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Report: Rushdie May Travel to Egypt

December 30, 1990

LONDON (AP) _ Author Salman Rushdie is expected to emerge from nearly two years of hiding to travel to Egypt early next year at the invitation of Moslem scholars, a British newspaper reported Sunday.

Such a trip would be in defiance of threats by Iranian religious leaders to kill the Indian-born author for allegedly blaspheming Islam in his novel ″The Satanic Verses.″

The report in the weekly Observer newspaper followed Rushdie’s announcement on Dec. 24 that he had embraced Islam and would oppose further translations of his book and prevent a paperback edition.

The Observer reported that Egyptian President Hosni Mubarak had approved the invitation from Egypt’s minister for Islamic affairs, Dr. Muhammad Mahgoub. It said Rushdie would visit there with leading Moslem scholars.

A Mubarak press spokesman, Mohammed Abdel-Moneim, said in Cairo that he didn’t know of any such invitation, adding Mubarak is ″preoccupied with much more important issues.″

The spokesman said he could not rule out that such an invitation had been made by Mahgoub in his capacity as a Moslem scholar. Mahgoub was not immediately available for comment.

The Observer said the move was welcomed by the spiritual head of Sunni Moslems, Grand Sheik Gad el-Hak. The newspaper quoted him as saying: ″Rushdie should not be held responsible for any sins he may have committed before embracing Islam.″

Rushdie’s supporters expressed disappointment Sunday with his decision to stop further translations and prevent a paperback edition.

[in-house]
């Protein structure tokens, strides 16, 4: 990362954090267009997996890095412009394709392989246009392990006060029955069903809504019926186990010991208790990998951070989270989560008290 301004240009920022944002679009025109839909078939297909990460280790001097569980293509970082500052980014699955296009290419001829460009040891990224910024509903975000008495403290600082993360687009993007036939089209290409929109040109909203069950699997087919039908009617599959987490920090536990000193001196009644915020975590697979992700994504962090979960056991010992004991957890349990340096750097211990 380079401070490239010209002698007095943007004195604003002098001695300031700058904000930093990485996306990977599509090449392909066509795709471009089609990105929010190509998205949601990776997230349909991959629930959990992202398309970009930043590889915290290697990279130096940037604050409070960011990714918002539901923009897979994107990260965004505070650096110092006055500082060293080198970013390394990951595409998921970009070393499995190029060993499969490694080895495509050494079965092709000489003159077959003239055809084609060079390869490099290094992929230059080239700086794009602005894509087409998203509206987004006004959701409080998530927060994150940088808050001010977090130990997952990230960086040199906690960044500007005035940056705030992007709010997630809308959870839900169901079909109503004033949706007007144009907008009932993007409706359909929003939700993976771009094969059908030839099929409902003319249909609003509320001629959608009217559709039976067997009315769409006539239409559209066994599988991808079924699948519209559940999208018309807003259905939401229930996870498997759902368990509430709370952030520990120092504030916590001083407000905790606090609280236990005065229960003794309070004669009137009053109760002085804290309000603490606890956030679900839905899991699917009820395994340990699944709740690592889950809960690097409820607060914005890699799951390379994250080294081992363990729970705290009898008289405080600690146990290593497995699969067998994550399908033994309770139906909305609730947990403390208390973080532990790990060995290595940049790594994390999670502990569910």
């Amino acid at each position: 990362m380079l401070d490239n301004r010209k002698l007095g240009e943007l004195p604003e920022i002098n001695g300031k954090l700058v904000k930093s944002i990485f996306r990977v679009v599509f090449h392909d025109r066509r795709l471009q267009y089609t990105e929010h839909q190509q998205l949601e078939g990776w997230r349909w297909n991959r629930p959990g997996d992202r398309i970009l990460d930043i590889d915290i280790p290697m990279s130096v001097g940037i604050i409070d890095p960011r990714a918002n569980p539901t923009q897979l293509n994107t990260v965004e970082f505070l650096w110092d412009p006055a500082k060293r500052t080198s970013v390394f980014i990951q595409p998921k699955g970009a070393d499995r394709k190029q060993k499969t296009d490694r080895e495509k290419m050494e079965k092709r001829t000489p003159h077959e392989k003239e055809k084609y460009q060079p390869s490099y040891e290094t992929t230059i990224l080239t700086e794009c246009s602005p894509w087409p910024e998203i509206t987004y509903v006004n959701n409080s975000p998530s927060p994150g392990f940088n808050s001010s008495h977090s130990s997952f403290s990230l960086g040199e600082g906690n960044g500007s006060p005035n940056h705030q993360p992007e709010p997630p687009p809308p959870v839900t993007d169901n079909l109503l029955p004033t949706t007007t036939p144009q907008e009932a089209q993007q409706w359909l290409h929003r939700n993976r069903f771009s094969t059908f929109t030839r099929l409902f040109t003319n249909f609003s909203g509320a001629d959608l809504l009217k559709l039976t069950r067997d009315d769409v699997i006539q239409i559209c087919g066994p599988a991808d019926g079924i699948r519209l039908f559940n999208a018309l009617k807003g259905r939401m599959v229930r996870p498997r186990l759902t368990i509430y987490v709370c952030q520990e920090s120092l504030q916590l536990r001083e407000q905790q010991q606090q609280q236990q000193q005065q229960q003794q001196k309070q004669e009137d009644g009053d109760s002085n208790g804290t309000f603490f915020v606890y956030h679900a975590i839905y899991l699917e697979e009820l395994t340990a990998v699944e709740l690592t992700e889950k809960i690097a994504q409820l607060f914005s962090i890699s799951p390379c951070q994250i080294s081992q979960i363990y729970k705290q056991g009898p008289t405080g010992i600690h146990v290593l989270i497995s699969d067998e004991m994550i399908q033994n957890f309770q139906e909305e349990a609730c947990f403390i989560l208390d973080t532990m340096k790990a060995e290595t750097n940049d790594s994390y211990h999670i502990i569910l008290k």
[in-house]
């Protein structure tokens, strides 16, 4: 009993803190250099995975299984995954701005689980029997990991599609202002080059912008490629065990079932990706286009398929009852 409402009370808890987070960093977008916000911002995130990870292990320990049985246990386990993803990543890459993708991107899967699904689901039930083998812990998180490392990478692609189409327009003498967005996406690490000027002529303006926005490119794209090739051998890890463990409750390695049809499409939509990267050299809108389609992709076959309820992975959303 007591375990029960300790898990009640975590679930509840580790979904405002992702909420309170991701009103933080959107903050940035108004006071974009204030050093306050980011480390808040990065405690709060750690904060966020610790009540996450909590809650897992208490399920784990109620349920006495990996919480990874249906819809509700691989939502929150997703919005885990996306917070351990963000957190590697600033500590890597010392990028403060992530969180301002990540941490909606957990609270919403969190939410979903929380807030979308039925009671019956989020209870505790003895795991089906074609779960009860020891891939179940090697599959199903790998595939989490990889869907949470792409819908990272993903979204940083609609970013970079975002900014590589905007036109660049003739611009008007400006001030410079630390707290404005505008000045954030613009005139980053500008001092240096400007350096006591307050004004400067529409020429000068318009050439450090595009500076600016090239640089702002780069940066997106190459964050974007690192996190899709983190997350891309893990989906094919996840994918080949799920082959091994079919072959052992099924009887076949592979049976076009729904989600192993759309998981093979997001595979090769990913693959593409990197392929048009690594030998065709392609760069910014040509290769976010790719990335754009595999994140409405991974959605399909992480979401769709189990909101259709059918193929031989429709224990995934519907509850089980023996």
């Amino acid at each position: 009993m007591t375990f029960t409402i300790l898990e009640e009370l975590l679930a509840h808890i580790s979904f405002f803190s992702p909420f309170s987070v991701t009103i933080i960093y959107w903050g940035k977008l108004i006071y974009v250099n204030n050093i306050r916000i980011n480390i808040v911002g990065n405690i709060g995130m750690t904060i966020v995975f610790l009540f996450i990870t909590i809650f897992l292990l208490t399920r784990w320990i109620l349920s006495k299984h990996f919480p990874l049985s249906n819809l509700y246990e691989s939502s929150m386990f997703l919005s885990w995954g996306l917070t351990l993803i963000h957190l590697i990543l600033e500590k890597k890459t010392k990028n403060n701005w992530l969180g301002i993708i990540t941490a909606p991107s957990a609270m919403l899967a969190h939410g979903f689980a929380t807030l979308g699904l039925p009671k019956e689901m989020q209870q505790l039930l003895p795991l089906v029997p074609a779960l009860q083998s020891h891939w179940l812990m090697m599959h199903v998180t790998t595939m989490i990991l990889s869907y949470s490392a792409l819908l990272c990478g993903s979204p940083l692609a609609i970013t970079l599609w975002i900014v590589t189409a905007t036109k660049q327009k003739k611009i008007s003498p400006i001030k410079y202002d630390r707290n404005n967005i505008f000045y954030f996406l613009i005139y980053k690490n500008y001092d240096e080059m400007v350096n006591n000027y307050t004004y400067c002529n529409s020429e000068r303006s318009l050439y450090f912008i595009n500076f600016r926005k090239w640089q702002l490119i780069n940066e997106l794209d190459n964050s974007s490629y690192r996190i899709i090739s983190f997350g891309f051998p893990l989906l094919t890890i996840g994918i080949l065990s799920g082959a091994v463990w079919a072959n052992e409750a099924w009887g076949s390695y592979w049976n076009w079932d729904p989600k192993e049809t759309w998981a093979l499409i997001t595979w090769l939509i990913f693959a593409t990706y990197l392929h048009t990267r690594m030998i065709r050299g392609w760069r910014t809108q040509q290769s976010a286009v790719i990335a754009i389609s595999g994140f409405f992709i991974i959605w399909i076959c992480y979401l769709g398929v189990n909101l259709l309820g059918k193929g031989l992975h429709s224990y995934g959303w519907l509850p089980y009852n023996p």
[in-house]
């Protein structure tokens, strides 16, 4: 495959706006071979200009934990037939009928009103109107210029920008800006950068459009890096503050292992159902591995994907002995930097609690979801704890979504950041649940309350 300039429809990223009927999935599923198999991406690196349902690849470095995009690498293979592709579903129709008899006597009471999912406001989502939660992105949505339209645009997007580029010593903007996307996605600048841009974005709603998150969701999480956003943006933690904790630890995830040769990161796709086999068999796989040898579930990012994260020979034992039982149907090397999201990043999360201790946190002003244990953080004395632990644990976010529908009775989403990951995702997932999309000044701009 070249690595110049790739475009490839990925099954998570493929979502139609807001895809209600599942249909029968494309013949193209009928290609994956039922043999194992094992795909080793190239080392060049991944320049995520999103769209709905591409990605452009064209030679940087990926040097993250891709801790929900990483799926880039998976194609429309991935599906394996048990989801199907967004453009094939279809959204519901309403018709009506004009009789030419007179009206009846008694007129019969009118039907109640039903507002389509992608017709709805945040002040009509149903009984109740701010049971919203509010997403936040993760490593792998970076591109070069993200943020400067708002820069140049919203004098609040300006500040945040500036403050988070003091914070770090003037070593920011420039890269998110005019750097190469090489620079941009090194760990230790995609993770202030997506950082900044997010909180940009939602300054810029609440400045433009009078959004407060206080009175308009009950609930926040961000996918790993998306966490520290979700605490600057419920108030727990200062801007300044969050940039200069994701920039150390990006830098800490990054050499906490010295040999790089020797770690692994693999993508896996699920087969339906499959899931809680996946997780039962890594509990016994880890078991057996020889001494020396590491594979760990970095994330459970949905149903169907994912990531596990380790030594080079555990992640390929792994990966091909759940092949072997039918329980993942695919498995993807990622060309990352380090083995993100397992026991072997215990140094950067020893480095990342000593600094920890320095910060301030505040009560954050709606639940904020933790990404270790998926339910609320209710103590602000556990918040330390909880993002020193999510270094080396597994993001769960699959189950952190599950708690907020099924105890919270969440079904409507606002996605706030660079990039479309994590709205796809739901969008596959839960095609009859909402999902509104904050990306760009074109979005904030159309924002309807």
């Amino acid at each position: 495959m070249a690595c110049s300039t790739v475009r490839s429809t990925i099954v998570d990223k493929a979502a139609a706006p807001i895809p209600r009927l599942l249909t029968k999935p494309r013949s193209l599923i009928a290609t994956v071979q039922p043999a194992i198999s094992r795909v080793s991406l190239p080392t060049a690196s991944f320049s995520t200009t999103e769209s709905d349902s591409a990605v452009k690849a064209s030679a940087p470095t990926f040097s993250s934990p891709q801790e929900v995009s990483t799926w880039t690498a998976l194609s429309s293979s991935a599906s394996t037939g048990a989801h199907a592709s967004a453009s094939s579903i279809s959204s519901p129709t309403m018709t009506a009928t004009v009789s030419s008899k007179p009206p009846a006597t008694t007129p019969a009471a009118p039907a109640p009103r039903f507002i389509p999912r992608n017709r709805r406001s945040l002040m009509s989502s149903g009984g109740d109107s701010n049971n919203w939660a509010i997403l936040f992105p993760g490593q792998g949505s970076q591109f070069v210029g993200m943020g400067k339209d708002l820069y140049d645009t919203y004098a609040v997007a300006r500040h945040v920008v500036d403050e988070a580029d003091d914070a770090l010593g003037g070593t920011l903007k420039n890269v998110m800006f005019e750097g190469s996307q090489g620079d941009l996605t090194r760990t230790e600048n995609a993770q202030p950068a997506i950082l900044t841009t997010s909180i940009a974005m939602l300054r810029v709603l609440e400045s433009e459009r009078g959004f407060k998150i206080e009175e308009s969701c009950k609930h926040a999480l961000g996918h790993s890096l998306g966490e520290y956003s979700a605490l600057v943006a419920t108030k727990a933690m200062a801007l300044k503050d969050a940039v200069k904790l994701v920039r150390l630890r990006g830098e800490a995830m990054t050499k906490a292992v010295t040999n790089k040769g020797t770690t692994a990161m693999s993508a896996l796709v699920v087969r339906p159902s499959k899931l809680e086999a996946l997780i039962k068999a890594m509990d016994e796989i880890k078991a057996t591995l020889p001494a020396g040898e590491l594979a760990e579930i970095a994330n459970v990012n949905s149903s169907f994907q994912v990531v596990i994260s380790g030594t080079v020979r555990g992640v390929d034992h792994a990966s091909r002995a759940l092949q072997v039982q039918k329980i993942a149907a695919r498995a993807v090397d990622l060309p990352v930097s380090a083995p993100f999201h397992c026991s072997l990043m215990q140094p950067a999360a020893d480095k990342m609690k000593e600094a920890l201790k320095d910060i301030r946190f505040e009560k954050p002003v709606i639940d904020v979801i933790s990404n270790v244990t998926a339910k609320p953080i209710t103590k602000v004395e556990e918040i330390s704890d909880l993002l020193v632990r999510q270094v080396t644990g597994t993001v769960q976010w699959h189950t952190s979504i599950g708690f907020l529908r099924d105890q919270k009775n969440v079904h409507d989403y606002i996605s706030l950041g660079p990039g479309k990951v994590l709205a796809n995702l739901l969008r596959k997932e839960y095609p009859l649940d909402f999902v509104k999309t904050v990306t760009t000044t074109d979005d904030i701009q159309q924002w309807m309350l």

Rushdie’s decision was an attempt to persuade Iranian religious leaders to cancel the death sentence, issued by the late Ayatollah Ruhollah Khomeini in Feb. 1989. But Iran has rejected Rushdie’s effort.

The Sunday Times reported friends of Rushdie ″reacted with disbelief″ and said their campaign for free speech was ″in tatters.″

″It seems the religious terrorists have won,″ playwright Arnold Wesker was quoted as saying in The Sunday Times of London.

Wesker, a leading member of the Rushdie defense committee, called the development ″incredibly depressing.″

The newspaper quoted Alan Sillitoe, who signed a statement defending Rushdie’s right to express his ideas, as saying:

″The inability to publish the paperback is a blow to writers. It makes you imagine there will be a time when you will have to send books up to Bradford (a northern city with has a large Moslem community) to be stamped in case they have anything offensive in them.″

Writer Fay Weldon, who wrote a booklet defending Rushdie, said she was sad Rushdie appeared to be backing down.

″If you appear to weaken, they advance,″ she said.

However, Frances D’Souza, chairman of the defense committee, told The Sunday Times: ″What an individual does and what he chooses to do in a spiritual sense is his own affair. What we are fighting for is that no person should be condemned to death for expressing an opinion. That issue remains.″

Rushdie, 43, a British national, remains in hiding under police guard. In recent weeks, Rushdie has broken his isolation by several quick visits to bookstores and interviews.

The Independent on Sunday, in a telephone interview with Rushdie, asked him what he would say to those who saw his previous stand for his novel not just as a defense of literature but also an attack on religious intolerance.

″If they see Islam as an enemy, then they are not my friends,″ Rushdie replied.

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